A North Georgia detective found to be at fault after she searched a home with an illegal search warrant was told her appeal is a waste of the court's time.
Earlier this year, U.S. District Judge Harold Murphy ruled against Chattooga County Detective Kandy Dodd, deciding that she violated Mark and Connie Gordon's Fourth Amendment rights when she altered a search warrant in 2011.
Murphy also ruled that Chattooga Sheriff John Everett should go before a jury to determine whether he knew his detective deceived a magistrate judge and whether he should have prevented Dodd from executing the invalid warrant.
On June 27, the U.S. Court of Appeals in the 11th Circuit dismissed Dodd's appeal, saying it was frivolous and that Dodd was required to pay all costs and attorney fees for filing the appeal. The appeals court has not yet ruled on Everett's case.
Attorneys for the Gordons, who filed the lawsuit in the Northern Georgia District Court last year, say they hope a jury will hear Everett's and Dodd's cases together. In Dodd's case, a jury will decide only how much money she should have to pay, attorneys said.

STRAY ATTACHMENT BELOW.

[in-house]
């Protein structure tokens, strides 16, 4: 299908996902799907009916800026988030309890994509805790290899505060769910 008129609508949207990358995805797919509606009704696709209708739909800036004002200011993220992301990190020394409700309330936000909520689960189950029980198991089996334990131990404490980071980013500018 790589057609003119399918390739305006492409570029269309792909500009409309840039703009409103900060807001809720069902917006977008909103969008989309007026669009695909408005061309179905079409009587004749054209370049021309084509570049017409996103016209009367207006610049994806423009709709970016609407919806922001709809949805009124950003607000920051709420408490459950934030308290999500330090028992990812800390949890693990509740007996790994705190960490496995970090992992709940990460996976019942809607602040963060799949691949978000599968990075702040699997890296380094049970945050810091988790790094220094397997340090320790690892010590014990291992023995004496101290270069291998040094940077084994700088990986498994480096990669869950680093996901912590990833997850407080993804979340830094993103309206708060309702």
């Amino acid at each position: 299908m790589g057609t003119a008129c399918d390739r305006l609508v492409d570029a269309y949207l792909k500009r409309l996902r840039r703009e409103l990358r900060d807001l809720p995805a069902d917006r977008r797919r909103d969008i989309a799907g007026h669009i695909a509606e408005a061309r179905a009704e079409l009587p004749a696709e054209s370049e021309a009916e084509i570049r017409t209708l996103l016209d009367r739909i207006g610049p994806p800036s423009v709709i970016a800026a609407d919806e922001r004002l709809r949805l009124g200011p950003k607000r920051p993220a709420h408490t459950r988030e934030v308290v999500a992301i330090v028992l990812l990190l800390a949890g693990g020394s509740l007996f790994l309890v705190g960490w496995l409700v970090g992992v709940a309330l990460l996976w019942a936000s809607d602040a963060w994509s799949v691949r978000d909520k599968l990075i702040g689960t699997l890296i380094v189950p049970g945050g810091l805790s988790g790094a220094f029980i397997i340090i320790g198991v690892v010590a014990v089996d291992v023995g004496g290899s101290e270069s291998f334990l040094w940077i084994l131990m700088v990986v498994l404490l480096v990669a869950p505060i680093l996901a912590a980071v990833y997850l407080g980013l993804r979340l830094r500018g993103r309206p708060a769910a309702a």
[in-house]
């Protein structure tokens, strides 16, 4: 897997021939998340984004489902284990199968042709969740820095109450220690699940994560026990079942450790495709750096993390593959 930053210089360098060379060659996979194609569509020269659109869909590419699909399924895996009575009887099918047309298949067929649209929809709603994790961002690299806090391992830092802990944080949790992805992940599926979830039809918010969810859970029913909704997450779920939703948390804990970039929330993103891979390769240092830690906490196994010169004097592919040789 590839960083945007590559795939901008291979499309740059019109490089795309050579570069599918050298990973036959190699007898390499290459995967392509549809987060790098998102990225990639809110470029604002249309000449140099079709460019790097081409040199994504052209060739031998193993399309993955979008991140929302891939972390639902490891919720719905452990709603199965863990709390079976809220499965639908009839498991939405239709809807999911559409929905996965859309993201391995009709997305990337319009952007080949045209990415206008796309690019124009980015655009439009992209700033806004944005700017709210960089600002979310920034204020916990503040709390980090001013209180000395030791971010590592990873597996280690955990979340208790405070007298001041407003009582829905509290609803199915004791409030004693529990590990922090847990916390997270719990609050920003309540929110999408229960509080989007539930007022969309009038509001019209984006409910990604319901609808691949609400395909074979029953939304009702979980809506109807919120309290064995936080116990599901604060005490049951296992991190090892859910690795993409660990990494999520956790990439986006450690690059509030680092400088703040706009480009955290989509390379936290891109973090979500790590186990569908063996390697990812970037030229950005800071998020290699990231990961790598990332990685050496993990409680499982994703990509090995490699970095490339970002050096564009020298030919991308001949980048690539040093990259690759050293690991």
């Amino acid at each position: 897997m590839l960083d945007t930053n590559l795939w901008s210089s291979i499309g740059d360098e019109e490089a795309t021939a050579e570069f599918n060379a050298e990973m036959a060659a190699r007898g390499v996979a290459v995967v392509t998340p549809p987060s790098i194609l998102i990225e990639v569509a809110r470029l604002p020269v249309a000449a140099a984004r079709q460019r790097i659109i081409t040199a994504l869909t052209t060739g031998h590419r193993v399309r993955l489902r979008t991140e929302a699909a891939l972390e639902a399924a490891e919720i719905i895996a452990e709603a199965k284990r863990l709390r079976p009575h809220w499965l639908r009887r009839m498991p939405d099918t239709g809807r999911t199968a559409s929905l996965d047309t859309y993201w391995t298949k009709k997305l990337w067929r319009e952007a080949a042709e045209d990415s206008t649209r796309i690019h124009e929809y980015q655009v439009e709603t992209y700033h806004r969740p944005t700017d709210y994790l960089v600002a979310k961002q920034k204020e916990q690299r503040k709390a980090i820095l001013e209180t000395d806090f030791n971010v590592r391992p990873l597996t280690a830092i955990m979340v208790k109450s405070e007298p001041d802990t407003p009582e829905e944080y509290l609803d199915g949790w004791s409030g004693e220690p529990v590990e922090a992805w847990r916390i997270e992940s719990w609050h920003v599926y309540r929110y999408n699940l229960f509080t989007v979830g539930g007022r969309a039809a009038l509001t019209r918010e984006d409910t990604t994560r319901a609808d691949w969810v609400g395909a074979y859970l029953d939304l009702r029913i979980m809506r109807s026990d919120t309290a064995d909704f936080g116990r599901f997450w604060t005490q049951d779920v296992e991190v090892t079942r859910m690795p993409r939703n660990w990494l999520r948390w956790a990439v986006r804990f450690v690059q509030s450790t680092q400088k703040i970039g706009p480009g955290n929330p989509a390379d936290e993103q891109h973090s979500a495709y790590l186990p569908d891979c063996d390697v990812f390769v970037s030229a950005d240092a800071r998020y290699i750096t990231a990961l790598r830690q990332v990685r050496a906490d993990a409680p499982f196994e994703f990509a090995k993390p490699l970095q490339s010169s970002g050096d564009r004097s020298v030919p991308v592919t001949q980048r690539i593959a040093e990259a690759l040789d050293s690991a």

After the appeals court decision, the Gordons' lawyer, Bobby Lee Cook, a well-known Summerville defense attorney, criticized the sheriff's office for not disciplining Dodd.
Everett said he hasn't disciplined Dodd because he still doesn't believe she did anything wrong.
"Anybody that has done anything illegal, they no longer work for me," he said. "If that would have been the case, she would no longer be employed."
But in Dodd's response to the suit, she asked for immunity on the basis that the language of the Fourth Amendment wasn't clear that "altering a search warrant is unconstitutional." But Murphy argued that wasn't a valid argument.
"Any reasonable officer would know that it is unlawful to add an additional residence to a search warrant without the signature of a judicial officer," he wrote in his response.
The Gordons claim in their suit that on April 14, 2011, Dodd first obtained a search warrant through the magistrate's office to look through Fleetwood's Pawn shop, which the Gordons own. The warrant claimed that several items from burglaries had been sold through the Trion, Ga., shop.
But the lawsuit alleges Dodd then went back to get a second search warrant, telling the judge that the first warrant had an error and needed to be changed. Instead, the lawsuit claims, Dodd had written the Gordons' home address in place of the pawn shop address.
After the judge had signed the second warrant, Everett dispatched two deputies to guard the entrance to the Gordons' house, the suit claims. The house was searched for at least an hour, and several personal items taken, the suit claims.